Sorted, fit. Current activities are photography, hiking, motorbiking, trail biking, music, geology/geoscience, dinner-at-home, travel and more.
Merry Christmas and All the Best for 2016 to you.
Some of the highlights of a full year.
The future is here! This is how it looks like when a fibre internet connection finally arrives at your block. The fibre connection comes all the way in to the telecomms bay in the building, no last leg as coax or twisted pair, as in London. And Orange tells us about this technological marvel with a laser-printed note taped to the wall by our postboxes! Not that I will be subscribing any time soon, 4G suits my needs for now in Marseille.
Yes more of my view of the mountains about to disappear: the block on the right was completed recently and has only just started to be occupied since I noted it previously on here: Now you see it - now you don't: Marseille progress? - August 2014
A hike of many cols and a visit to an aeronautical crash site on the plateau Justin of the Montagne de Beaufayn. First, we enjoyed the view from La Croix Justin, 988 m., overlooking the town of Die on the river Drôme under the southern cliffs of the Vercors massif.
Under cliffs and walking on exposed rocky ledges typical of these limestone mountains, we hiked on to the Pas de Tripet, 1093 m., then Pas de la Dame then the Col de Beaufayn 1099 m., visiting a different aircraft crash site than this week's A320 crash nearby at La Seyne, also in the Pré-alpes. This unfortunate glider failed to over-fly the Col de Beaufayn about twenty years ago. Some twisted metal survives amongst the leaves in the forest; the two pilots did not survive.
Then on to the Pas du Corbeau, Pas de Reynard, Col du Lion, 1001 m. and the Col du Loup, all on the Montagne de Beaufayn. Although the altitudes seem quite similar, our total altitude up was 333 m. plus the same down as it was a cirular walk.
Again lucky with the weather. Die is on the frontier between the northern and Mediterranean systems. It still surprises me just how few birds live or pass through there, not many sparrows or blackbirds at all, although there are a very few large native raptors. A few primroses and wild crocus in flower amongst the autumn leaves now dried by the winter winds. Now past the equinox, as the day lengths increase, the plant life will come on fast, even at altitude.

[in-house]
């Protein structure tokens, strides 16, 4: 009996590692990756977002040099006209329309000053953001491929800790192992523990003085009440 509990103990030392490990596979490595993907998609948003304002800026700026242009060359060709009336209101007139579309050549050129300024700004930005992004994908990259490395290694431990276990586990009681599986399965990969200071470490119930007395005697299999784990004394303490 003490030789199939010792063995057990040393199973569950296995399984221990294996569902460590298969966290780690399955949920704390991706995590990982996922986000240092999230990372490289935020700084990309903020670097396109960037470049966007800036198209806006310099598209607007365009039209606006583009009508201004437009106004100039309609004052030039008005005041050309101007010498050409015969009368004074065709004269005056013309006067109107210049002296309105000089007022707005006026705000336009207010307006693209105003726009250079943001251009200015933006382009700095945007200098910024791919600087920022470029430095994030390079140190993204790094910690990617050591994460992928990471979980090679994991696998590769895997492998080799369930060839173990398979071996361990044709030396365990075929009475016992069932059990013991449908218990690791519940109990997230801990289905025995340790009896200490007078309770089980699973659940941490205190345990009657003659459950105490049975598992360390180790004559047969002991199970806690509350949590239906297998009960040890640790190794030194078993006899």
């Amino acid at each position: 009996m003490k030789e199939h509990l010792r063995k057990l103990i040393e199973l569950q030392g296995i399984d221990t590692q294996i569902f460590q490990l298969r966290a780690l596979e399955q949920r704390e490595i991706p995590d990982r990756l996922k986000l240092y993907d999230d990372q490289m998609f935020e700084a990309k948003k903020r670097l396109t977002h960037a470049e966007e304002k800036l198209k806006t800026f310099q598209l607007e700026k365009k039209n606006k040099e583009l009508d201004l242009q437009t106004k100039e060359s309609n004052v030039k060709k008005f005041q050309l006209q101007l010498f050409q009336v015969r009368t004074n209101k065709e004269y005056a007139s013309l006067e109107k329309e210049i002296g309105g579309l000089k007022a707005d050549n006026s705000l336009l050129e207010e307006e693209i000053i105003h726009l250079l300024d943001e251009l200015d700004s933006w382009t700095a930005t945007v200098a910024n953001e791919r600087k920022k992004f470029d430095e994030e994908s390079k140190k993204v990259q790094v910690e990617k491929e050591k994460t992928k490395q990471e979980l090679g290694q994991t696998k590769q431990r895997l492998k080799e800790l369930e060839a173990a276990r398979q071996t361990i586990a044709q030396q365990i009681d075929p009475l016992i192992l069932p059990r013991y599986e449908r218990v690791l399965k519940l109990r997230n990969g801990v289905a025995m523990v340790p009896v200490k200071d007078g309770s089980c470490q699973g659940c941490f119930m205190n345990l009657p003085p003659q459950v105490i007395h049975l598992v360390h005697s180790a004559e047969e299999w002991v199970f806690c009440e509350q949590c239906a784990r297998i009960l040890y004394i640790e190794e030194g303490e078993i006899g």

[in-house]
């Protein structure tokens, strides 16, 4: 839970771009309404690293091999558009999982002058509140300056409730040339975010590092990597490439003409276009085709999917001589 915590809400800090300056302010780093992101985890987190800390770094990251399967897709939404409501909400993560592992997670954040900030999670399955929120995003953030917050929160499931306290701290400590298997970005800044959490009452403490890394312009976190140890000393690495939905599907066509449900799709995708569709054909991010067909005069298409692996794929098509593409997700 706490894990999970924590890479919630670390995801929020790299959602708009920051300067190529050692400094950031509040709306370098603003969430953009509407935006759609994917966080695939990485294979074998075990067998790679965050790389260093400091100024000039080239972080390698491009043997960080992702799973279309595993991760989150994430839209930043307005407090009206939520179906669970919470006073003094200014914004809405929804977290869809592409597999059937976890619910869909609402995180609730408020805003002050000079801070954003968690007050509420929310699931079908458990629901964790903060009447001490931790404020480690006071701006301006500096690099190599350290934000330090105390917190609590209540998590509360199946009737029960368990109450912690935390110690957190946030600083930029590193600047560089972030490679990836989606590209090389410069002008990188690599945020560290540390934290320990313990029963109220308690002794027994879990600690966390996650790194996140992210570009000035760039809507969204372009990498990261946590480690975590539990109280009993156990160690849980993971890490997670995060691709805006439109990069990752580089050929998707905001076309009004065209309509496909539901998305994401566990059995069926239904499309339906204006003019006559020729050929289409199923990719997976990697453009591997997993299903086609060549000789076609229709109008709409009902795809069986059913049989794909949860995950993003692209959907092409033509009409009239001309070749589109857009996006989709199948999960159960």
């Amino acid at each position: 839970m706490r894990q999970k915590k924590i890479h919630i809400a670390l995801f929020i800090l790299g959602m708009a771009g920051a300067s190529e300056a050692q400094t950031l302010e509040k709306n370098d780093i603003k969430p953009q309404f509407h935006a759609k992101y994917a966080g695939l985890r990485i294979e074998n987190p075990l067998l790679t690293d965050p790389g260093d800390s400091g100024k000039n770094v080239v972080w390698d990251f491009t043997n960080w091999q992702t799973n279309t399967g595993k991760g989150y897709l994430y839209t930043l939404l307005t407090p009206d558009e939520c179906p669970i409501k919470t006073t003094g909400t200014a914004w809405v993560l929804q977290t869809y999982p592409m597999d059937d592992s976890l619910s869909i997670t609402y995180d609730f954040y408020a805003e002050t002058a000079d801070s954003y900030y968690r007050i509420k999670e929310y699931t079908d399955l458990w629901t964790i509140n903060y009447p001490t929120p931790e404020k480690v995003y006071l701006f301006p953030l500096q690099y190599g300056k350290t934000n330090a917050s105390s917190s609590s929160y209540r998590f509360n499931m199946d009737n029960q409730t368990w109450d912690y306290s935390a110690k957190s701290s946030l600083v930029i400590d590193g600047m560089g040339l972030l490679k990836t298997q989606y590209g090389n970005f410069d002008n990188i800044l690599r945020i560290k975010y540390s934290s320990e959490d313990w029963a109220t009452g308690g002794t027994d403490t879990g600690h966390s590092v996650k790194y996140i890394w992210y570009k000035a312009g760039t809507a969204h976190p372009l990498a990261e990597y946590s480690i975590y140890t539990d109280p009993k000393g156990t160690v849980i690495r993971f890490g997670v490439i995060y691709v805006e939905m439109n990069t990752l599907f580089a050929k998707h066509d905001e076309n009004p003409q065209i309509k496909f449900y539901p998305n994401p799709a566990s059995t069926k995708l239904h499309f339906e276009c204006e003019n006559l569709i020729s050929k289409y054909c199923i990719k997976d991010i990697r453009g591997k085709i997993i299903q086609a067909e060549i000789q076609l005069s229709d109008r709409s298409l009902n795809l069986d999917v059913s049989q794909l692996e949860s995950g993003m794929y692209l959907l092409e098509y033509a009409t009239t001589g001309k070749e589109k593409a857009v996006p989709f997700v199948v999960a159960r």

Fine day’s riding but a bit more of an adventure than I had hoped for. The bike’s battery, that was new in August 2014, let me down despite being charged the previous day. Had to be recovered.
Good side is that the bike shop who keep me running has been taken over. Not a surprise and that was one reason for intending to pass by the place in Peyrolles but meeting them first in a recovery situation wasn’t in my plan! The new guys are race bikers not town riders or trail bikers; they look to be setting up a track bike hire and training business.
So I made my itinerary pass by the Circuit du Castellet for a quick coffee and to check out things. It’s also known as the Circuit Paul Ricard as it was founded by the drinks magnate of Pastis Ricard fame. The track is suddenly being bike friendly again, including hosting the Bol d’Or in September, the 24-hour race: those riders must be really mad...
Blue skies, low wind and air temperature 18°C.